The conflict in the Central African Republic follows a line that is the boundary between the savannah and the tropical interior of Central Africa. On that line is Bossangoa, a city at the centre of a range of conflicts that gripped the country in 2013 and 2014.
Residents fled to displacements camps and across the border to Cameroon and Chad.
When they returned, a horrific sight awaited them: Not only had their homes and schools been destroyed, and everything of value either taken or burned, but, in an act of perverse vengeance, the armed groups had thrown dead bodies of citizens who’d not been able to leave, down the wells, poisoning the water.
As a WASH specialist in Bossangoa, I have seen how the crisis has had lasting consequences for people’s health, well-being and survival. I know that clean water is key to rebuilding a nation.
In Bossangoa we started out with water trucking and we began building new boreholes. It was an exciting and ambitious project.
Because of the geography of Bossangoa, it’s impossible to dig a well 20 metres deep and find water. You have to go much deeper. UNICEF brought experts and equipment worth millions of dollars into a volatile, high-security environment.
Little by little, UNICEF’s boreholes started to take shape across the city. There are now 30 of them.
After the bores were drilled, each hand pump was assigned a coordinator, to organize the queue at the pump, and to make sure every person was being served.
Each pump was given a community association, with a treasurer and president who’re responsible for making sure that the pump is maintained. They collect a small fee each time a household fills up a bucket, also known as a bidon, and the money goes into a fund which helps to the community to respond quickly to fix the pump when needed.
Providing water is about much more than a physical commodity. Around the new boreholes, when people gather, they have no choice but to talk to each other, and to leave the past and the hatred behind. We’re not only building wells, we are also playing a crucial role into rebuilding peace and social cohesion in the city.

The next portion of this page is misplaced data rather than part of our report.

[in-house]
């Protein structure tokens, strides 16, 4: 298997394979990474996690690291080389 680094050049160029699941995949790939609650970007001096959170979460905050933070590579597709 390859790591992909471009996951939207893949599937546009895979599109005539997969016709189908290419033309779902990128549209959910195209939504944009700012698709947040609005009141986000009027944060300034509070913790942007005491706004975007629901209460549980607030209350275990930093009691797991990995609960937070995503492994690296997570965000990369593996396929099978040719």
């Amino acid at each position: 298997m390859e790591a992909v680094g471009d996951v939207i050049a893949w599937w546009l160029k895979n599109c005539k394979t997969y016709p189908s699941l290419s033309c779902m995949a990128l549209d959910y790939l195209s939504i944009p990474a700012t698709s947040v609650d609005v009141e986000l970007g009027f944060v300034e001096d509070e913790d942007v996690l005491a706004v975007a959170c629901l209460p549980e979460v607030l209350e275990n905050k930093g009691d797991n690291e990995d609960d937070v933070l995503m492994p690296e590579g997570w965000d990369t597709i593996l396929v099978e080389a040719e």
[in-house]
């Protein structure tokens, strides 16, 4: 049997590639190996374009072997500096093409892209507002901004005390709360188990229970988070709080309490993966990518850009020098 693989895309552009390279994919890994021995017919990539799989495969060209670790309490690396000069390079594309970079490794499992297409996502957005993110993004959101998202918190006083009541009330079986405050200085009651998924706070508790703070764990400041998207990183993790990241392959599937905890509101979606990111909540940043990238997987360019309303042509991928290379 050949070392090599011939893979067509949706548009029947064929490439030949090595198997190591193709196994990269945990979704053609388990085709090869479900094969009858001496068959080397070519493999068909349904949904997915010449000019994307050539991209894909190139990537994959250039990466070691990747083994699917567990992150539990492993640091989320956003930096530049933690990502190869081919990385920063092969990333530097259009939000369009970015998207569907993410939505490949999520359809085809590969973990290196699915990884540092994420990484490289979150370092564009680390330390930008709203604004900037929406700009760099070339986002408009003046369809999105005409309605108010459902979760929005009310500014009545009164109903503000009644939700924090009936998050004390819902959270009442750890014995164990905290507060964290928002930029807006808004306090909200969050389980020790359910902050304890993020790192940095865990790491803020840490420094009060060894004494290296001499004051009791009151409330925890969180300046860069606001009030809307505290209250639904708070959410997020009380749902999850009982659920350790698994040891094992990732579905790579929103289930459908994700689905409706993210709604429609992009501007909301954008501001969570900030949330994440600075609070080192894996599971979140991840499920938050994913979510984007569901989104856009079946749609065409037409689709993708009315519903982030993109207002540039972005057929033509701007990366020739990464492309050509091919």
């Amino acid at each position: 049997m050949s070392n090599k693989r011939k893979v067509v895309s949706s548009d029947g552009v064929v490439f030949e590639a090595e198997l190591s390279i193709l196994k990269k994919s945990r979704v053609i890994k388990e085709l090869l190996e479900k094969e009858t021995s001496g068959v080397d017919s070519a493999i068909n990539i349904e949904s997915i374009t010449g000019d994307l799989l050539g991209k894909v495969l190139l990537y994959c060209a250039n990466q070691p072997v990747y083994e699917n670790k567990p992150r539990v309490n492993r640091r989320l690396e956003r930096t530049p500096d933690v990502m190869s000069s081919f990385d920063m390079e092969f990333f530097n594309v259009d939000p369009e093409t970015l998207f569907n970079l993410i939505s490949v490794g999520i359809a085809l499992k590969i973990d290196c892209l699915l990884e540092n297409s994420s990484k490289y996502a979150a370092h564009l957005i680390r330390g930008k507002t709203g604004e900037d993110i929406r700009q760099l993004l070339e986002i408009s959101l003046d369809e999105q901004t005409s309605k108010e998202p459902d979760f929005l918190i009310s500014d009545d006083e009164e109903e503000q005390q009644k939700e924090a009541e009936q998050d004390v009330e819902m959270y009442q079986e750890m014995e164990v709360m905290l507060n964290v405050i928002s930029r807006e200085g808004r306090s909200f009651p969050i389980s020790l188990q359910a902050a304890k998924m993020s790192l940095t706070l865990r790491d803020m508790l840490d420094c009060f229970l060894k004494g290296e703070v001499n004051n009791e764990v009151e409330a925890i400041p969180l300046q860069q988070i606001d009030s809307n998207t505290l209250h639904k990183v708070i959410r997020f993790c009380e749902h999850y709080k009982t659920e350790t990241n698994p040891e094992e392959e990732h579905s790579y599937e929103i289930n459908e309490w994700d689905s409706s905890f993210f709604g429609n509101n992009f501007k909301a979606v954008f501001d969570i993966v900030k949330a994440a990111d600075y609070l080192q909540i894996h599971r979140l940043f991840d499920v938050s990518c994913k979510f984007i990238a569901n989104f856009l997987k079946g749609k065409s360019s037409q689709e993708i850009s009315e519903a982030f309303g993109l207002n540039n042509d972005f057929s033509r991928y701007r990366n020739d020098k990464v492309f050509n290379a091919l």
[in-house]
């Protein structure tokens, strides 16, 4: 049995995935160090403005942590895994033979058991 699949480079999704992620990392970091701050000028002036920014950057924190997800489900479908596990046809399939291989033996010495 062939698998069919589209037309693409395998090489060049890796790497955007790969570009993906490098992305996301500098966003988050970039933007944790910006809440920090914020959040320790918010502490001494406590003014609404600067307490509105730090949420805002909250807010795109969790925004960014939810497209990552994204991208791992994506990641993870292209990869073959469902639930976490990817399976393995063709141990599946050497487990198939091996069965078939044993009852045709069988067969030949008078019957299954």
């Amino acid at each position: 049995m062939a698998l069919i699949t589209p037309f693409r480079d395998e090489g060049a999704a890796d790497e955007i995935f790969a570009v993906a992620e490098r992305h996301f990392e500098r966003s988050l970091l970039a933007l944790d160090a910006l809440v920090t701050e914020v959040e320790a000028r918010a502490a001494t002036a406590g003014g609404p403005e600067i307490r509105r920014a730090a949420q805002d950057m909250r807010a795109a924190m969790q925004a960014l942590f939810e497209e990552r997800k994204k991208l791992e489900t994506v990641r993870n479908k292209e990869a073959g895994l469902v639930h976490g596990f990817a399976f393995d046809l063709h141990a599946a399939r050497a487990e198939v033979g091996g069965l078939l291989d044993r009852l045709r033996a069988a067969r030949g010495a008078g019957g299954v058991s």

The project has changed the community in every way. The wells have created a space where community members can come together and talk about how water really brings them together and makes them connect to each other. If there are issues they get worked out, if there are disputes they get talked through. The water plays more than just the role of a primary ingredient to life, but it’s provided a primary base for the community to connect, to be together, and to use that time to reflect on what they’ve been through.
Three years on, the boreholes are all fully functional. The communities that manage these wells are all thriving and well on the road to recovery. Children benefit from drinking clean, easily accessible water; mothers know that their children are not going to get sick.
If you spend time at any of the pumps in Bossangoa, or anywhere around the community, you start to hear stories about how the water has changed their lives. You also hear sobering stories of the conflict. What was like when four of a woman’s brothers were killed, along with her husband? What was it like for people to flee for their lives, to leave everything they had, and then to come back and face not just the trauma of coming back to this place of extreme violence where they had experienced such horror, but to come back and find that they had nothing? And how, when they got back home, they did not even have the one thing that they needed most, which was water?
The story of Bossangoa has so many different layers to it; layers of pain, of conflict, of loss, and of resilience, but water played a key role in the recovery. There can be no schools nor health clinics without water.
I am very proud of the work we have been doing in Bossangoa. I am happy to see that, because of clean water, the incidence of waterborne diseases, such as diarrhea and parasitic infections, has decreased dramatically. And I am also very proud when I see the children going to school instead of having to wait on lines and walk long distances to find water.
Christophe Belandombi is a WASH Specialist in Bossangoa in northwest Central African Republic. He’s helped the community recover from the violence that ripped the town apart in 2013, and the new water systems are making a big difference for children.